Thousands of years of history

Lead Miner Carving

Local Resident Graham Armitage is the author of the Stoney Middleton book ‘The Forgotten Village’. The following is an extract from that book.

Putting together a comprehensive history of the village and area up to the beginning of the twentieth century and what might be called the modern era is not the easiest of tasks, given the limited amount of information available, and what follows can only be a summary at best. However, what I have learned very quickly from undertaking the research for this book is how crucial it is to have some kind of record made for posterity before information vanishes forever into the mists of time.

The Stone Age, the Bronze Age, Ancient Britons and Romans.

We can start by recording that Stoney Middleton sits at the head of a flood plain where the outflow of numerous springs (known locally by names such as Dale Brook and Stone Brook for example), converge and flow into the River Derwent.

This fertile floodplain would have been rich in species for hunting, and there is evidence that during the Mesolithic or Middle Stone Age period hunter gatherers did enter the area. Said evidence consists of tools called microliths dating from this period, found on Trinkey Lane, the Stoney Middleton allotments, Jera Meadows and Coombs Dale.

In archeological terms the Mesolithic Age ended approximately in four thousand B.C. leading to the Neolithic (New Stone Age) and then the Bronze Age.

Thus, we have evidence of some degree of human occupation in the area over four thousand years ago, albeit whether there were actual settlements or not remains uncertain.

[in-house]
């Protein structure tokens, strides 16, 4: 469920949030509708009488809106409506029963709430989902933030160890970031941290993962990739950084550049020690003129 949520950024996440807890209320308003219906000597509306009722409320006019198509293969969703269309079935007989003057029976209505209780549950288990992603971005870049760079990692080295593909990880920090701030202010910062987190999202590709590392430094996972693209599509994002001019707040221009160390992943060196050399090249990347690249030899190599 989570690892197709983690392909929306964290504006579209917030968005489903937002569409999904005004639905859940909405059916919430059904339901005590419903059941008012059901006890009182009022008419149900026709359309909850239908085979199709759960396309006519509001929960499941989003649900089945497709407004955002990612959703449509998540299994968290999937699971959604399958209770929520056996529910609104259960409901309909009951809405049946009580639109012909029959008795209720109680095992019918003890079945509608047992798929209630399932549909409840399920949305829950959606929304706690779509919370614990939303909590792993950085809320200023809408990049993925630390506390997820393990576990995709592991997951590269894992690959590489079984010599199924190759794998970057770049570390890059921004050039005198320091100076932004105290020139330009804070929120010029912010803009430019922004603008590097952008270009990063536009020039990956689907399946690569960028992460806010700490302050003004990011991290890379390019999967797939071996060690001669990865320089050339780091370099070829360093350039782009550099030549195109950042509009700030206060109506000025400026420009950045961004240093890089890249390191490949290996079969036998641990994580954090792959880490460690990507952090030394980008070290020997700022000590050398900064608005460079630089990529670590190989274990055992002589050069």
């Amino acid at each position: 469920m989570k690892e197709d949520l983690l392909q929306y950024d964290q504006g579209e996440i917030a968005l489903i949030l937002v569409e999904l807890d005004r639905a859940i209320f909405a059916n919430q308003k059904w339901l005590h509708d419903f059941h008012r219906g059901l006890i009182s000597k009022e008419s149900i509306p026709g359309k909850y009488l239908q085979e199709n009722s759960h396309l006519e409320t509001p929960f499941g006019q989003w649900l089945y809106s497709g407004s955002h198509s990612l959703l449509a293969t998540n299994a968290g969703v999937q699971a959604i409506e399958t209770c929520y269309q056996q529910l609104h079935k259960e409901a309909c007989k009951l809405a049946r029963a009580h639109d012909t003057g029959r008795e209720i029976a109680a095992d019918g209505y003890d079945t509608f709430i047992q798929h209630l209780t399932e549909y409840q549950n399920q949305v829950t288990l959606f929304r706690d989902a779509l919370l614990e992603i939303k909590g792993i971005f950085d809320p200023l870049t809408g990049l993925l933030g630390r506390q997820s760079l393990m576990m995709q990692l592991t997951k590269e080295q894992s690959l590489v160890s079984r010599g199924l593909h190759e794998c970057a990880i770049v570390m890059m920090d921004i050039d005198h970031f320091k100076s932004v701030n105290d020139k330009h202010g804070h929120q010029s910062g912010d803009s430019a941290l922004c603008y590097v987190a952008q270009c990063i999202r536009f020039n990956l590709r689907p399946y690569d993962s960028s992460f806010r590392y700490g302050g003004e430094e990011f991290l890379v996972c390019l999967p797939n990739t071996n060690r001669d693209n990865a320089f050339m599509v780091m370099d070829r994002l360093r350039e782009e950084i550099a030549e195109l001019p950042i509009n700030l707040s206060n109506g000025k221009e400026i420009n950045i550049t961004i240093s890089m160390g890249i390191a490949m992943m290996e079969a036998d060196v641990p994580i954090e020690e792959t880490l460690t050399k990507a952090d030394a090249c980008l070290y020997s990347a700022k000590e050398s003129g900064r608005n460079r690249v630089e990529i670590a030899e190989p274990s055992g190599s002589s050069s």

Moving on to Neolithic and Bronze Age matters. There is considerable evidence of burials from this period, with burial mounds having been discovered on Eyam Moor, Middleton Moor, Longstone Moor, a few in Coombs Dale and one above the old limestone quarries in Calver. In addition, a Neolithic/Bronze Age excarnation platform was excavated at High Rake in the mid nineteen nineties.

This has the effect of ringing the Stoney Middleton floodplain area with funereal monuments. We can also record that stone circles exist on Froggatt Edge and Eyam Moor.

Moreover, there is clear evidence of occupation and cultivation between Froggatt Edge and White Edge.

All of this would strongly suggest that the Stoney Middleton area did also have human occupation and possible settlement in the Neolithic and Bronze Age periods, although, in the interests of strict accuracy, there have been no actual finds in the village itself.

According to Thomas Cowen in his ‘History of The Village of Stoney Middleton’, the earliest record of settlement and habitation in Stoney Middleton, was in approximately 2300 B.C. Mr Cowen attributes this settlement to the Celts, and it was for some time my intention to repeat this statement in this book.

Following discussions with local archeologist Reuben Thorpe, however, I gather that the term, ‘Celt’, is one which is the subject of some debate as to its precise meaning, and that in any event, the period usually associated with the Celts in archeological terms began in 800 B.C.

In fact, the 1977 Archaeological Survey of Stoney Middleton refers to this as the Beaker period, as a result of a beaker estimated as being from the second millennium B.C. having been found in 1900. The item is described as: ‘some nineteen inches high, ornamental with horizontal lines and trellis pattern’.